PyObjC is one of the most helpful projects I have ever used, but a number of individuals have been having trouble getting started with PyObjC on Leopard because the documentation is in a bit of a disarray. In particular, there didn't seem to be a comprehensive tutorial that could introduce a newcomer to all the important aspects of PyobjC, and that was completely up to date. Here is my attempt to fill that void. With a vengeance.
Applications may thrive on data, but programmers only thrive on data that is coherently organized. For Cocoa applications, user specific data is stored in an application specific subfolder of the '~Library/Application Support/' folder. Here is a quick look at the code necessary to calculate that Path in PyObjC.
A short, dull, and pointless story about why my recent blog entries all have titles under the length of 95 characters.
I was trying to figure out how to delete items from an NSOutlineView with the delete key (and without simply binding the delete key to an NSButton), and it took a bit longer than necessary to figure it out. Here is a simple example that will hopefully help out those in a similar situation.
Working on a current project I ran into a bit of confusion about how to get selectors working in PyObjC. After a bit of digging I found out that information I needed, and have crafted it into a mildly cohesive document for your development pleasure.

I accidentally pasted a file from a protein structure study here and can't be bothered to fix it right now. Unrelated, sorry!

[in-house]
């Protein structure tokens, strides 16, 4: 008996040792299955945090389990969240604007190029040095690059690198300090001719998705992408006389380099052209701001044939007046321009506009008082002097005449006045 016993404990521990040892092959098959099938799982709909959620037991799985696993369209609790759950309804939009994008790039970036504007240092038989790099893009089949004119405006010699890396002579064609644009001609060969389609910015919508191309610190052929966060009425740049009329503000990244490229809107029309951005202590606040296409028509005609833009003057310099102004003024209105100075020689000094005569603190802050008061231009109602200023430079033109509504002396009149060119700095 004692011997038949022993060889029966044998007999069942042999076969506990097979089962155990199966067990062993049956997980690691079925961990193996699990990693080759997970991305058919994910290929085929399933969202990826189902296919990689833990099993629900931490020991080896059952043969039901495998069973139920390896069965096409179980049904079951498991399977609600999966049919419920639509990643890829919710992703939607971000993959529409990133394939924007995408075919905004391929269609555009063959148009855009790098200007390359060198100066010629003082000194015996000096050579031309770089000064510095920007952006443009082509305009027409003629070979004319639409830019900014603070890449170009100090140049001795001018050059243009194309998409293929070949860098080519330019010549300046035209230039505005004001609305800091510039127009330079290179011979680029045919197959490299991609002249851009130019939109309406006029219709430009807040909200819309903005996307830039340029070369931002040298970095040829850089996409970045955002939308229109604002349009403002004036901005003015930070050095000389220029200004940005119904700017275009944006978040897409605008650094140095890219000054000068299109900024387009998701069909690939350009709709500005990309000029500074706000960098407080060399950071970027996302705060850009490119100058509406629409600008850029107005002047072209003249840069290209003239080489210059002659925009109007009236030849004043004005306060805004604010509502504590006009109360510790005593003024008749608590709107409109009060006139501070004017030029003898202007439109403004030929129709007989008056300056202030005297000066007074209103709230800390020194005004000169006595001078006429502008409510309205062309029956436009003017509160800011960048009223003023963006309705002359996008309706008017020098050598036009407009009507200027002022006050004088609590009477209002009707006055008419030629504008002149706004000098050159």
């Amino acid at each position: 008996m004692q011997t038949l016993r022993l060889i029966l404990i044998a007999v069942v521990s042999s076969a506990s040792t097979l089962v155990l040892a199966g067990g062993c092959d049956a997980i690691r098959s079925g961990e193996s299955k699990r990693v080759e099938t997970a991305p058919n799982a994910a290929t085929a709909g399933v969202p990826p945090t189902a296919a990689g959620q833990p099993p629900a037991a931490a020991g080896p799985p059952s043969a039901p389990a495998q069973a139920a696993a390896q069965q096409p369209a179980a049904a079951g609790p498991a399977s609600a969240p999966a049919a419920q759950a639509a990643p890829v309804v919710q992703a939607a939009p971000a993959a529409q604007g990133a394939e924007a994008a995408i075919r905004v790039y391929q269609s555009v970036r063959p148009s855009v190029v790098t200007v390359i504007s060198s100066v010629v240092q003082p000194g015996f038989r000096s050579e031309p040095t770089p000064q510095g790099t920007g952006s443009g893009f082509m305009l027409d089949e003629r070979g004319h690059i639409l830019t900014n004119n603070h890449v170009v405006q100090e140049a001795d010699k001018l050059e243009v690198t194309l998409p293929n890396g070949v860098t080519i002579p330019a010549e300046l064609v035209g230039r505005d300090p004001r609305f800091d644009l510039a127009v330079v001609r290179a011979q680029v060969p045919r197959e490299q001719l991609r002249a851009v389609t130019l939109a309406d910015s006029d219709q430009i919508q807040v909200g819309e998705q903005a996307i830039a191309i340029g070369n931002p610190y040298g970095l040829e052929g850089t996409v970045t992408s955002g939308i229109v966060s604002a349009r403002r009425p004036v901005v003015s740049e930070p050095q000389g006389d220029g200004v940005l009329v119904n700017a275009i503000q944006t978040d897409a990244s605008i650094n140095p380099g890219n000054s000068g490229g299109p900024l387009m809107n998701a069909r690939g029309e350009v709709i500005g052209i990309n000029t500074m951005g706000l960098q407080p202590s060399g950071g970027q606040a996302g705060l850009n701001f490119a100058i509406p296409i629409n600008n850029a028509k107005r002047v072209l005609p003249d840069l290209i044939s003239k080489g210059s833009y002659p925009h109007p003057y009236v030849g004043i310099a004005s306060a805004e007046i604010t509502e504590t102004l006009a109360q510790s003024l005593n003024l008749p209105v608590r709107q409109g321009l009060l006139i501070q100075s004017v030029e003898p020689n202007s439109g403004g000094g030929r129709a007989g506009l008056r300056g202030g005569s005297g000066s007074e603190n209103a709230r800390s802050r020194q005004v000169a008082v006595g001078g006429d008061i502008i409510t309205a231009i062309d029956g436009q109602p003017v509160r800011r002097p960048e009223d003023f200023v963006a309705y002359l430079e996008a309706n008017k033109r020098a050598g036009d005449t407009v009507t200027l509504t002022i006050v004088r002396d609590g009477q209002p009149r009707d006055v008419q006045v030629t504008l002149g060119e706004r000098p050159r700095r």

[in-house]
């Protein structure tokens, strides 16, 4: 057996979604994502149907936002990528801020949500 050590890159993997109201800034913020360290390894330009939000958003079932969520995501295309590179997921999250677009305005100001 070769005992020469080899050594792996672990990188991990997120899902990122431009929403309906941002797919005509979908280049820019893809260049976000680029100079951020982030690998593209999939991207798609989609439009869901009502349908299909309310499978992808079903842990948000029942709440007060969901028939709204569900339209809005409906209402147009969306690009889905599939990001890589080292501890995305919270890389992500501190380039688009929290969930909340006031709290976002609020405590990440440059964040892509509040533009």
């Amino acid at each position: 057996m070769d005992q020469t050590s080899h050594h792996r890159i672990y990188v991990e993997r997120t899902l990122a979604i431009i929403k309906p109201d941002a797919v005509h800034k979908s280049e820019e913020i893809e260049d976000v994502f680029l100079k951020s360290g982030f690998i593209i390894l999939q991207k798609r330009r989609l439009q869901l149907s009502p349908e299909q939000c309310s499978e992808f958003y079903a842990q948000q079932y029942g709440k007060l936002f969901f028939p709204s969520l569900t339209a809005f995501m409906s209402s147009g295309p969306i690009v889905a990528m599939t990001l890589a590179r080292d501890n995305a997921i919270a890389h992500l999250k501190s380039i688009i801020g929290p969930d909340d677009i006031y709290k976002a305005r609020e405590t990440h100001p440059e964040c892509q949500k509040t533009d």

This is the final installment of my series of articles looking at how Django's loose coupling philosophy impacts day to day development. Here we'll be looking at using CouchDB with Django to create a simple web application.
I used Google Insights to look at the global search popularity for a dozen programming languages. Although I wasn't inspired with any particularly valuable insights, its still fairly interesting to see the distributions.
One of the most common quickie projects on the web is to screenscrape a website and play around with its data. These projects are a lot of fun, and can allow for inventive mashups, but often the screepscraping scripts cause unnecessary load on the site's servers due to inconsiderate technique. This is an introduction to the art of compassionate screenscraping.
I spent a bit of time this evening writing a template filter for Django that accepts a string of code (and optionally the name of the Pygments lexer to use for highlighting) and returns the code nicely syntax colored. A simple but slightly helpful addition to your templating arsenal.
As many of you (if anyone actually reads these) already know, I am back from Japan. Here are a few thoughts about returning back to America.
Software engineer, technical leader, sci-fi reader, and so on. Born in NC, living in SF, and glad to grab a coffee.